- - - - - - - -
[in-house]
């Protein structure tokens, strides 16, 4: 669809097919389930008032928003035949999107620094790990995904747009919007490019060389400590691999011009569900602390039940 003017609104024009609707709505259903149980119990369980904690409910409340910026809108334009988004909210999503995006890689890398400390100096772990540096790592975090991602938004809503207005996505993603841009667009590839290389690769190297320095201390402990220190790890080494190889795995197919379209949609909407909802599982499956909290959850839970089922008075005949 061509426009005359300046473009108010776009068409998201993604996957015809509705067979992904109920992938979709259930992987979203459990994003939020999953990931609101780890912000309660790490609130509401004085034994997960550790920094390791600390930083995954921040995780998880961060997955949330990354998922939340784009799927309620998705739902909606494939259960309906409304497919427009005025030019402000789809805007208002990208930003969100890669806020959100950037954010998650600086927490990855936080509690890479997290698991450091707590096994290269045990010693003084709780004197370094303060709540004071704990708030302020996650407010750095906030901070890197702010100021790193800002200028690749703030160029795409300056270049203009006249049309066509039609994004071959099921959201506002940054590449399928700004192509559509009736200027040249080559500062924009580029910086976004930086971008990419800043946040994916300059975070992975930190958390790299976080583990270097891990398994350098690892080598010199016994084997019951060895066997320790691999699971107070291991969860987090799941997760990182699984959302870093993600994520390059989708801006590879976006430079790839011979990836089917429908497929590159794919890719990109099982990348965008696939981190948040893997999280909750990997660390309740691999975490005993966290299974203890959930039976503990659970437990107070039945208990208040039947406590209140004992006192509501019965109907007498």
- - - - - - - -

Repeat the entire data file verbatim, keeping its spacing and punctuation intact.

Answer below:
[in-house]
């Protein structure tokens, strides 16, 4: 669809097919389930008032928003035949999107620094790990995904747009919007490019060389400590691999011009569900602390039940 003017609104024009609707709505259903149980119990369980904690409910409340910026809108334009988004909210999503995006890689890398400390100096772990540096790592975090991602938004809503207005996505993603841009667009590839290389690769190297320095201390402990220190790890080494190889795995197919379209949609909407909802599982499956909290959850839970089922008075005949 061509426009005359300046473009108010776009068409998201993604996957015809509705067979992904109920992938979709259930992987979203459990994003939020999953990931609101780890912000309660790490609130509401004085034994997960550790920094390791600390930083995954921040995780998880961060997955949330990354998922939340784009799927309620998705739902909606494939259960309906409304497919427009005025030019402000789809805007208002990208930003969100890669806020959100950037954010998650600086927490990855936080509690890479997290698991450091707590096994290269045990010693003084709780004197370094303060709540004071704990708030302020996650407010750095906030901070890197702010100021790193800002200028690749703030160029795409300056270049203009006249049309066509039609994004071959099921959201506002940054590449399928700004192509559509009736200027040249080559500062924009580029910086976004930086971008990419800043946040994916300059975070992975930190958390790299976080583990270097891990398994350098690892080598010199016994084997019951060895066997320790691999699971107070291991969860987090799941997760990182699984959302870093993600994520390059989708801006590879976006430079790839011979990836089917429908497929590159794919890719990109099982990348965008696939981190948040893997999280909750990997660390309740691999975490005993966290299974203890959930039976503990659970437990107070039945208990208040039947406590209140004992006192509501019965109907007498």